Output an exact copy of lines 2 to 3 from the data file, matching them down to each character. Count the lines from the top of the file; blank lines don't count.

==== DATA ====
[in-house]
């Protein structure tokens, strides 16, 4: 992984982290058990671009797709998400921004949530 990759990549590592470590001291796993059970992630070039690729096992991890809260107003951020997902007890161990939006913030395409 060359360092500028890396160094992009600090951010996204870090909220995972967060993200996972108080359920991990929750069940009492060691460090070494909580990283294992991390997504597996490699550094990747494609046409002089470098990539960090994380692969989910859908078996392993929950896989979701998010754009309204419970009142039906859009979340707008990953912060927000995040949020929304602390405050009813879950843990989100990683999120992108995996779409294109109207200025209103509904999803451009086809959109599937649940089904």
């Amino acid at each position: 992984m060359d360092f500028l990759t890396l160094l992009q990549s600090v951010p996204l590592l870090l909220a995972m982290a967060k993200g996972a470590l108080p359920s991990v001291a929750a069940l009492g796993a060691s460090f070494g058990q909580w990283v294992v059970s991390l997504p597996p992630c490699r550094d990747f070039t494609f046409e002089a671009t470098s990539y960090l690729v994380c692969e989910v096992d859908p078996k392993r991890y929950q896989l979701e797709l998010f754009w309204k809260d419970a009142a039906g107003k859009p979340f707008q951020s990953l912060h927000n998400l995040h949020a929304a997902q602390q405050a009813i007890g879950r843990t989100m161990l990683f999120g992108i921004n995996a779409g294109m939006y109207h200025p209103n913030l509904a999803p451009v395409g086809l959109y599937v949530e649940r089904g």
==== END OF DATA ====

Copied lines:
């Protein structure tokens, strides 16, 4: 992984982290058990671009797709998400921004949530 990759990549590592470590001291796993059970992630070039690729096992991890809260107003951020997902007890161990939006913030395409 060359360092500028890396160094992009600090951010996204870090909220995972967060993200996972108080359920991990929750069940009492060691460090070494909580990283294992991390997504597996490699550094990747494609046409002089470098990539960090994380692969989910859908078996392993929950896989979701998010754009309204419970009142039906859009979340707008990953912060927000995040949020929304602390405050009813879950843990989100990683999120992108995996779409294109109207200025209103509904999803451009086809959109599937649940089904």
């Amino acid at each position: 992984m060359d360092f500028l990759t890396l160094l992009q990549s600090v951010p996204l590592l870090l909220a995972m982290a967060k993200g996972a470590l108080p359920s991990v001291a929750a069940l009492g796993a060691s460090f070494g058990q909580w990283v294992v059970s991390l997504p597996p992630c490699r550094d990747f070039t494609f046409e002089a671009t470098s990539y960090l690729v994380c692969e989910v096992d859908p078996k392993r991890y929950q896989l979701e797709l998010f754009w309204k809260d419970a009142a039906g107003k859009p979340f707008q951020s990953l912060h927000n998400l995040h949020a929304a997902q602390q405050a009813i007890g879950r843990t989100m161990l990683f999120g992108i921004n995996a779409g294109m939006y109207h200025p209103n913030l509904a999803p451009v395409g086809l959109y599937v949530e649940r089904g």